Taking minutes of meetings has changed over the years. The requirements and expectations of the 21st century are very different from those 20 and 30 years ago. Here are some pointers about taking minutes effectively:
Minutes are written for people who were at the meeting. They are not designed to be a story to tell everyone who was not at the meeting about what went on. Publishing the key decisions is enough.
About 60 to 70 per cent of the minute taker’s work is done before the meeting begins. Most of this work is in the preparation of the agenda. Experienced minute takers know that the agenda is essentially the draft minutes.
If the minute taker is to do the job properly, then he or she must be involved in physically preparing the agenda. The agenda is your secret weapon.
Shorthand is not a necessary skill for a good minute taker. People who take minutes using shorthand sometimes take very poor minutes. The reason is that they are trained to take verbatim minutes, something that rarely makes good business sense in today’s world of work. Remember, meetings are not a court of law.
Research shows that between 50 and 60 per cent of experienced minute takers now take the minutes directly onto a computer, edit as they go, and then e-mail them to the participants so that the minutes are at the participants’ desks soon after the meeting is over.
Don’t take down the minutes on an A4-size pad or a shorthand notebook. Instead, take in prepared blank “forms” which you complete as the meeting progresses.
With a small number of exceptions, recording the names of who said what and the details of the discussion which takes place is no longer required in minutes. Generally, people are more interested in the outcomes. There are some legal situations where the names are required, but not for the majority of meetings.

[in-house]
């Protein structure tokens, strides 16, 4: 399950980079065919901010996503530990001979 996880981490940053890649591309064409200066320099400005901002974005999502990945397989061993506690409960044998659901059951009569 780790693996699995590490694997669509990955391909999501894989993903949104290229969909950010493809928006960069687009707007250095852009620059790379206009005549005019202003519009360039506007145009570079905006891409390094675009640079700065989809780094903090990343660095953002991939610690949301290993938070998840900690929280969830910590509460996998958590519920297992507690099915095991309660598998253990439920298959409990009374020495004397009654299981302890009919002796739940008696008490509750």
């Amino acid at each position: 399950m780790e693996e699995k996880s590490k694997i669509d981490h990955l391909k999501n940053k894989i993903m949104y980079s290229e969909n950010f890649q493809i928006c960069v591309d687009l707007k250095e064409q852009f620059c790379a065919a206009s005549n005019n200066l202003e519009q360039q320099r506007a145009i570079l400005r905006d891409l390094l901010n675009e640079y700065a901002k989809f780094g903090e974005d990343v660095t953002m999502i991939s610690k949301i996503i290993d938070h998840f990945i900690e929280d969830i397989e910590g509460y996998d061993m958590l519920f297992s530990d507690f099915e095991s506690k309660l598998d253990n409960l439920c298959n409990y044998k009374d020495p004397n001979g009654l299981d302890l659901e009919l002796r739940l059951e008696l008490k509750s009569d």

Modern minutes are action-oriented, and record issues and decisions and action only, not discussion.
Many modern minutes are taken in a table format like a spreadsheet. Smart minute takers never tape their meetings. It creates far more work and frequently leads to unnecessary conflict when people say “I didn’t say that”, and the tape clearly captures them saying it.
Modern minute takers spend very little time “transcribing” their notes — taking the minutes as the meeting progresses means they are virtually finished by the time the meeting ends.
In every type of meeting, the minute taker has a crucial role to play and therefore needs to be an active, although perhaps relatively silent, participant. There will be times when you must speak. To do this you must sit next to the person in the chairperson.
Taking minutes is a job that few people enjoy, but it is usually because they think that taking the minutes involves them capturing every word that is said. Once you change your mindset to one that understands that the purpose of minutes is to capture the issues, the decisions and the major reasons, and then the action that is required, taking minutes becomes a lot easier. In fact, you may even enjoy it!